The Brothers Sullins

When a sore Achilles tendon forced first-team guard Vlad Richard to the sidelines two series into Tennessee's opener against Western Kentucky, Hilltopper defenders surely thought they were seeing double.

Lined up at center for the Vols' third offensive series was Cody Sullins. Lined up next to him at left guard was his twin brother Cory. The fact both are former walk-ons with virtually no game experience did not bode well ... but someone forgot to tell them.

With the Brothers Sullins anchoring the middle of the line, Tennessee scored touchdowns on its next four possessions to build a 28-0 halftime lead en route to a 63-7 romp.

"For the center to play that well after never having played significantly - stepping into Josh McNeil's shoes in front of that big crowd - was great to see," Vol head coach Lane Kiffin said. "And for his brother to come in the third series of the game, then we go seven of the next nine series for touchdowns ... it was neat to see those guys play together and do well."

Cody and Cory may have played well together but they didn't always play nice. The two engaged in some animated discussions during the course of the opening game.

Quarterback Jonathan Crompton laughed when reminded of the sibling rivalry.

"If you know them, that's what they do: They bicker at each other but in a competitive way," Crompton said. "They're so much alike and hard-headed that they end up arguing."

Although both of the Sullins twins represent feel-good stories, Cody's rise to first-teamer is particularly noteworthy. He made his initial career start vs. WKU and performed quite well.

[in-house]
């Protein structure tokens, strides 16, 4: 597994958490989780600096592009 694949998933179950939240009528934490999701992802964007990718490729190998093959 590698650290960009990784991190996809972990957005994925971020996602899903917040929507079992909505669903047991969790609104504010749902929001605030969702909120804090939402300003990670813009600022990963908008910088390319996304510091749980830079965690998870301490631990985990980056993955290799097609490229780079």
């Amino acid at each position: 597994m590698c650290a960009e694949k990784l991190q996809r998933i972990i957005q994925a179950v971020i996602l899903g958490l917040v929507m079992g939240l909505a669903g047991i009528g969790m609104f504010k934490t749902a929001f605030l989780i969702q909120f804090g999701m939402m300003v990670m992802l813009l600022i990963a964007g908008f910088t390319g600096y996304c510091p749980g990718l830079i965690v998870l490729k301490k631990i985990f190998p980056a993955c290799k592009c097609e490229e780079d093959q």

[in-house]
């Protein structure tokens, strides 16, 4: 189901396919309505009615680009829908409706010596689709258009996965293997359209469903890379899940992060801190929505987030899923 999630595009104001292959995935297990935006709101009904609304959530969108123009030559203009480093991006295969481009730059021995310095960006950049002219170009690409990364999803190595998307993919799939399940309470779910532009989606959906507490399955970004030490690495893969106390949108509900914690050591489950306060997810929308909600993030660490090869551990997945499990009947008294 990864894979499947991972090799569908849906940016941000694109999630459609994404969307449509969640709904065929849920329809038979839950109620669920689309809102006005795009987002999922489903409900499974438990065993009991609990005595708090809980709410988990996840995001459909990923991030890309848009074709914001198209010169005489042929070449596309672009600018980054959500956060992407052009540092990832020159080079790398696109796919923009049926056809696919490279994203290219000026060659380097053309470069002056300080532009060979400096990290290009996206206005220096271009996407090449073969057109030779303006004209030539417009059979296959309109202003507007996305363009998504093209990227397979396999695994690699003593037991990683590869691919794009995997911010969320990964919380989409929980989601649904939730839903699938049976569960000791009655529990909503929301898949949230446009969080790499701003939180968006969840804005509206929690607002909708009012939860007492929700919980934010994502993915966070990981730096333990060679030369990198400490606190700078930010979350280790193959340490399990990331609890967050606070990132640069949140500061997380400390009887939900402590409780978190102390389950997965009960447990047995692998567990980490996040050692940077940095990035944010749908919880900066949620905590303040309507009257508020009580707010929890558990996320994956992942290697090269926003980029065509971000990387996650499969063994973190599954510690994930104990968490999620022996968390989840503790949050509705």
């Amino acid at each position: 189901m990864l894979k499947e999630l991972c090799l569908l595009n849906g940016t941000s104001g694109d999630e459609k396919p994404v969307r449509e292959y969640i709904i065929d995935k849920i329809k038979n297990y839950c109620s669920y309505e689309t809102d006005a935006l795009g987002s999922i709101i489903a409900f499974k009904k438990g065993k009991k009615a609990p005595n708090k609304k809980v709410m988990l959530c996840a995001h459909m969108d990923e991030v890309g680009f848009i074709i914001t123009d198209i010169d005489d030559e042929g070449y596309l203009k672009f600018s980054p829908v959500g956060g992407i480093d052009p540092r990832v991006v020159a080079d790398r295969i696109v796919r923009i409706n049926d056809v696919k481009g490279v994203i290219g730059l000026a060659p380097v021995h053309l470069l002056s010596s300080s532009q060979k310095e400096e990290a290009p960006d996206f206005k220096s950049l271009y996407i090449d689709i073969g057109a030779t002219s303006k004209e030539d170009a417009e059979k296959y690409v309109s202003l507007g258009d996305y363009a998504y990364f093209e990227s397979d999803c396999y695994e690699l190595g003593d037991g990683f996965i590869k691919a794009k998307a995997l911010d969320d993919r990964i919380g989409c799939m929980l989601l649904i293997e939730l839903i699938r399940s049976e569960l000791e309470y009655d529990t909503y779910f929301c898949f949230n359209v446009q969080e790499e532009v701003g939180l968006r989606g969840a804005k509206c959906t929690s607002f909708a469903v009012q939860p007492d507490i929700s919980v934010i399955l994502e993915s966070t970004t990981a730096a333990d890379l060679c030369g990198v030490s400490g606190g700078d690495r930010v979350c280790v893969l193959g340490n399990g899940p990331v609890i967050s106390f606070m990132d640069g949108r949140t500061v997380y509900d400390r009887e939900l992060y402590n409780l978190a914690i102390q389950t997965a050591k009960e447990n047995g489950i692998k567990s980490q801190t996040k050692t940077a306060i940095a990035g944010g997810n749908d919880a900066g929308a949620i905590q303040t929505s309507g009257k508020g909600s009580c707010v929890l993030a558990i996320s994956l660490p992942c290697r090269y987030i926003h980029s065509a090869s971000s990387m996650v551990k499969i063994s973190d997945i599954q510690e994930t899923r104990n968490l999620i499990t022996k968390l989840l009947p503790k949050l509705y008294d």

"Cody's a great young man," Crompton said. "He's worked his butt off since we got here in 2005. I can't say enough about him. For his first start he played pretty well. He made some good blocks, made the checks at the right time. He didn't choke under pressure or anything like that."

Cody had to play pretty well or the Vols couldn't have piled up 657 yards of total offense and scored nine touchdowns.

"When you rush for 380 yards and give up no sacks - no matter who you've played - your offensive line is playing well," Kiffin said.

Although no one expected the Vols to put up such big numbers, the head man said he was not surprised by the O-line's dominating performance.

"We don't ever get surprised by the success of our players because that's what we think they should all do," Kiffin noted. "We put that in their minds that that's how they're supposed to play and we'd be disappointed with anything but that."

Given plenty of time to throw, Crompton completed 21 of 28 passes for 233 yards and five touchdowns. He graciously acknowledged the role his blockers played in his success.

"I thought they played really well," Crompton said. "They gave me good protection and they made good blocks in the run game. That's all you can ask for."

After taking considerable heat for Tennessee's offensive futility in 2008, the blockers are enjoying newfound confidence these days.

"Yeah, I think so," Crompton said. "They had a little bit of a rough time last year, just as everybody did. Once Coach Kiffin said for everybody to start anew, start from scratch, they said, 'OK, let's do this,' and bought in like everybody else."

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